A Blupete Biography Page

Hume's Philosophy, Part 3 to the Life & Works of
David Hume

David Hume was an empiricist from the school of Locke. For empiricists, knowledge comes to a person exclusively through experience. What is true is what is experienced by the senses, and which, at the same time, is consistent and coherent with past experiences. (It was upon this basis that natural physical laws, such as Newtonian laws, were developed.16) We all take our cue from the customary or habitual succession of events. We judge that there is a causal relationship, and that the probabilities are that in the future a similar sequence of events will take place. Things, however, do not take place as a matter of necessity; things are not predetermined. Because of this, it is possible that some things, which we hold dear and near to our hearts, do not in fact exist, nonetheless, we proceed in life and make decisions, best we can, based on experience; and, regularly and subconsciously, bet that things will turn out for the best.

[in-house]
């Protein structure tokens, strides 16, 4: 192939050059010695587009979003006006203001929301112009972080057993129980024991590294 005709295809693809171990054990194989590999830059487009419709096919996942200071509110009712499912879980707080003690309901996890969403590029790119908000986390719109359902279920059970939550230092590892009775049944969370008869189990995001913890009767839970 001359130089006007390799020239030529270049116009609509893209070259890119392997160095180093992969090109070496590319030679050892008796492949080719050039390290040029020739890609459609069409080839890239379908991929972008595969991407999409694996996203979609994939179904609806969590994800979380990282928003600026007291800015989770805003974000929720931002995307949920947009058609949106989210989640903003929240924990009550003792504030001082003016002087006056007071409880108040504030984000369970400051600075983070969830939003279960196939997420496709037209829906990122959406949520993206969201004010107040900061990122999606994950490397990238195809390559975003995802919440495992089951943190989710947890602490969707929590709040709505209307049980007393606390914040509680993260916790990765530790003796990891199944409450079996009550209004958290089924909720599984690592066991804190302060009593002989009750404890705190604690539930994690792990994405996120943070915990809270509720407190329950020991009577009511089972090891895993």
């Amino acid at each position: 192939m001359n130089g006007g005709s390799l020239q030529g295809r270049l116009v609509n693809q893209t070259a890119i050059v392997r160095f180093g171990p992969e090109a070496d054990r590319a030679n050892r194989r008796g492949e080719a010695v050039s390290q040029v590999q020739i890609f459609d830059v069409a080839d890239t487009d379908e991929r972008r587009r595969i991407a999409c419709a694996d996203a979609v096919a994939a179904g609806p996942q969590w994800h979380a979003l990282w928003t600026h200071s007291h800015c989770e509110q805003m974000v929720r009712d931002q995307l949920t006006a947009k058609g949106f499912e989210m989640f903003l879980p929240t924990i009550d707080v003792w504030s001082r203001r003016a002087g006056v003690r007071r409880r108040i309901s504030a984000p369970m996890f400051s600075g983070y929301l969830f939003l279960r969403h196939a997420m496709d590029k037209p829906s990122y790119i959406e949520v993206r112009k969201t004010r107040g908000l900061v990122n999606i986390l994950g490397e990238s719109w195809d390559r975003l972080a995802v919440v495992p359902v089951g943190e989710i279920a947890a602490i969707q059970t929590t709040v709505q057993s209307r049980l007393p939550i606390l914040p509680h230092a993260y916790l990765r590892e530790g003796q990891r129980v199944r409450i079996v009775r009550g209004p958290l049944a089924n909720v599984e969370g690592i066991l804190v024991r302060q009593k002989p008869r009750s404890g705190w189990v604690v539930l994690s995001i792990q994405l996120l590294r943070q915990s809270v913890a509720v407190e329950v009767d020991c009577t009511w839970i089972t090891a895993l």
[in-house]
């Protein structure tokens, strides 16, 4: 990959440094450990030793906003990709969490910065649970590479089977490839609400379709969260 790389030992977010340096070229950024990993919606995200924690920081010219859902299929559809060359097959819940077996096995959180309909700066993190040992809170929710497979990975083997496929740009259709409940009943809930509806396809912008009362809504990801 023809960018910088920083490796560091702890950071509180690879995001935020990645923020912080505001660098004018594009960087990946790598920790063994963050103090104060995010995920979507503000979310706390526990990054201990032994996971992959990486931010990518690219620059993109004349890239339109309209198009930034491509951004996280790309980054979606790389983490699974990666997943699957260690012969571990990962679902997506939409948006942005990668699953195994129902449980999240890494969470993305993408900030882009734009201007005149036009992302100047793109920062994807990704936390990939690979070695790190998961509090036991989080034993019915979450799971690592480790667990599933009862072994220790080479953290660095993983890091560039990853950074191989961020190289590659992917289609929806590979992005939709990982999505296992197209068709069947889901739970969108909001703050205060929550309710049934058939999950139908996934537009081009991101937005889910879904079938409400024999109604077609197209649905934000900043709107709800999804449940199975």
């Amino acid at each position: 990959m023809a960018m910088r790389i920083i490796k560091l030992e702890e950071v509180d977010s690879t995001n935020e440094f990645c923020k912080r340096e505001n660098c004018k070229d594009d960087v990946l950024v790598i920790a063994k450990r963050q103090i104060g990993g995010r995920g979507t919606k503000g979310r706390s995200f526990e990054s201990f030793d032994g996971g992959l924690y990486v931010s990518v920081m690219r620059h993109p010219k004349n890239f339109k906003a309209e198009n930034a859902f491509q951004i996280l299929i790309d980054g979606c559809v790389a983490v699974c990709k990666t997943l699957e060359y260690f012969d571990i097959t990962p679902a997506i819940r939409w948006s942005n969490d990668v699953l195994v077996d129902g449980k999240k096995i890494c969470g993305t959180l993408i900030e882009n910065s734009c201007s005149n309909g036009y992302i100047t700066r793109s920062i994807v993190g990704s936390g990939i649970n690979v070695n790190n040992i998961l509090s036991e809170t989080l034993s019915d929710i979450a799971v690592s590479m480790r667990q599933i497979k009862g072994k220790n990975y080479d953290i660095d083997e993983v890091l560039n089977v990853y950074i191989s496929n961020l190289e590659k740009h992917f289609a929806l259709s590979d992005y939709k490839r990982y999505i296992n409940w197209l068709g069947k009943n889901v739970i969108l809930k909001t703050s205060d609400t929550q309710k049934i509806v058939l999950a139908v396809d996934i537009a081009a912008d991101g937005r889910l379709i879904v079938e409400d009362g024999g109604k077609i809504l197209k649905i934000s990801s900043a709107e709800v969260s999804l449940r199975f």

Hume questioned the process of inductive thinking, which had been the hallmark of science. Hume was of the view that no matter how many individual observations an investigator may come up with (empiricism), he would never be in a position to make an unrestricted general statement. "When on innumerable occasions we observe certain experiences succeeding others, we naturally feel under similar circumstances in the future like events or causes will be followed by like effects. ... only custom or habit may validly be said to serve as the foundation for this causal idea."17 There is no guarantee, no matter how accustomed we may have become to certain sequential events of the past that the sequence will necessarily repeat itself. He concluded that the "whole of our science assumes the regularity of nature - assumes the future will be like the past ..."18 This is referred to in the texts as Hume's problem, the problem of induction.


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